Gimmicky subject lines are tricky territory, since you might turn some people off, but if done right, they can appeal to people who typically delete cold emails whenever they see them.
12. Are you free this [date/time]?
Try to get an appointment right away with this direct approach.
If you’re in need of more subject line inspiration, I’ve written a guide with 51 sales email subject lines that truly work; make sure you check it out. Not all the subject lines in that guide are relevant or appropriate for cold emailing, but they can all teach you more about what makes a subject line effective.
What’s the Best Time for Sending a Cold Email?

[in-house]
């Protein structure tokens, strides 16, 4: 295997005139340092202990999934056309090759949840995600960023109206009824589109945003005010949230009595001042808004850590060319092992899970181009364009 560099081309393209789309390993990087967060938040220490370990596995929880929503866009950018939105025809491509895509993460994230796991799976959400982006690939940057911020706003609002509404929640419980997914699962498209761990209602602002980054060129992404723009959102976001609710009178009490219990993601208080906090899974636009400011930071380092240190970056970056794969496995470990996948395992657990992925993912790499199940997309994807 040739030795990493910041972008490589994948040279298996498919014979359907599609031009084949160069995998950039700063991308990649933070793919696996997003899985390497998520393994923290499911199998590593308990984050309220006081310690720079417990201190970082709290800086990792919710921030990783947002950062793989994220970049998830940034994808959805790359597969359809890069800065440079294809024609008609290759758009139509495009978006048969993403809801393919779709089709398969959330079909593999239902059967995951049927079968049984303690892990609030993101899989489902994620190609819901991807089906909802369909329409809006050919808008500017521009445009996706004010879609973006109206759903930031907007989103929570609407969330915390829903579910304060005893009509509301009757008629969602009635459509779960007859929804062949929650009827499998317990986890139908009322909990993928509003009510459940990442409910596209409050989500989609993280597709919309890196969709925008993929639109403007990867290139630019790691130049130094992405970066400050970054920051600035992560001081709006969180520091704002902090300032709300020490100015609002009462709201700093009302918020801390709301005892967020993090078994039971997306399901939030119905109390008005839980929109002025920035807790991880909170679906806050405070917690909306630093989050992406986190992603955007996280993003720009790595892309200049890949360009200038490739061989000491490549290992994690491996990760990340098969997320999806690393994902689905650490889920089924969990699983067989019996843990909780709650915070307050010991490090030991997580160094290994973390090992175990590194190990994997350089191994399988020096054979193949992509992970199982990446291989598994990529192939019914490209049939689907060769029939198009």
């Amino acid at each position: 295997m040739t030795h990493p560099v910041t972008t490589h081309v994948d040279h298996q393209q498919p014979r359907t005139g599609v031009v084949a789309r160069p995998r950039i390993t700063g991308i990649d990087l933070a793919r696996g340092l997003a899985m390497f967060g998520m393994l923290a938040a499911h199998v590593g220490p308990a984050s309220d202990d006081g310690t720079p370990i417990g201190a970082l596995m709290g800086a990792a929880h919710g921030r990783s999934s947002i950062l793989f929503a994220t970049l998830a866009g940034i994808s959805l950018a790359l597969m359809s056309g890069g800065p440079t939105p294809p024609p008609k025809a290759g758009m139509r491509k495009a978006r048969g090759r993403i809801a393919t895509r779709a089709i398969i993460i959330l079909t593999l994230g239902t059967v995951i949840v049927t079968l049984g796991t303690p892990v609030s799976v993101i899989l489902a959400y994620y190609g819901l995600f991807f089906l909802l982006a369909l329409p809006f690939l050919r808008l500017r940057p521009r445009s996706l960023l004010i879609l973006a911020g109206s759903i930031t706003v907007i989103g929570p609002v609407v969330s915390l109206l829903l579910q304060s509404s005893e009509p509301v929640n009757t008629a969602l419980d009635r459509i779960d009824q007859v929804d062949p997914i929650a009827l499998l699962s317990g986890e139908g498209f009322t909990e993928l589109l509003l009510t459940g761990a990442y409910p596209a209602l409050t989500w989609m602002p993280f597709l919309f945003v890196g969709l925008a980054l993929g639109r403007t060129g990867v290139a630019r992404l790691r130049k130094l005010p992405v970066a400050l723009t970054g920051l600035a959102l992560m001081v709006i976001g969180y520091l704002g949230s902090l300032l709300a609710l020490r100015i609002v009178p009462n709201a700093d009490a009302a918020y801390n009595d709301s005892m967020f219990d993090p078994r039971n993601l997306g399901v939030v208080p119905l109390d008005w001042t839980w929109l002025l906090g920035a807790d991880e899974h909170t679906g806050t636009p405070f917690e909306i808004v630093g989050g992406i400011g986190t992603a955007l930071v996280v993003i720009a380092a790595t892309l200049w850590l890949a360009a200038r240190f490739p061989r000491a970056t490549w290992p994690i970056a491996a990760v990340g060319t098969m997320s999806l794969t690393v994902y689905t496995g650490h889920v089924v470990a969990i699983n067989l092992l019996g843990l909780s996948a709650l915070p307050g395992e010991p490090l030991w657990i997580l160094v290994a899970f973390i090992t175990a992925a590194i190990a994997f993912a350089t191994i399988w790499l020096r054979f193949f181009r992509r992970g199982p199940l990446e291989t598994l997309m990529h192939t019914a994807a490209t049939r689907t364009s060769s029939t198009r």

It’s also worth noting that the time you send an initial cold email can have a dramatic effect on its capacity to elicit a response.
There are competing schools of thought on the subject of timing. For example, many studies have found that the best times to send emails (in terms of response rates) were early in the mornings (between 6 am and 7 am) and late in the evenings (around 8 pm) of weekdays, with Mondays and Wednesdays netting higher response rates than Fridays.
However, because this is common knowledge, you may be competing with higher-than-average cold email rates during these periods. If you want to stand out, sending emails during off-peak times may be better. You’ll need to experiment to figure out the best timing for your emails and your organization.
Following Up on a Cold Email
Many people won’t respond to the first email they get from a cold emailer, but they’ll be more receptive to follow-up emails. Accordingly, you’ll need to master the art of following up.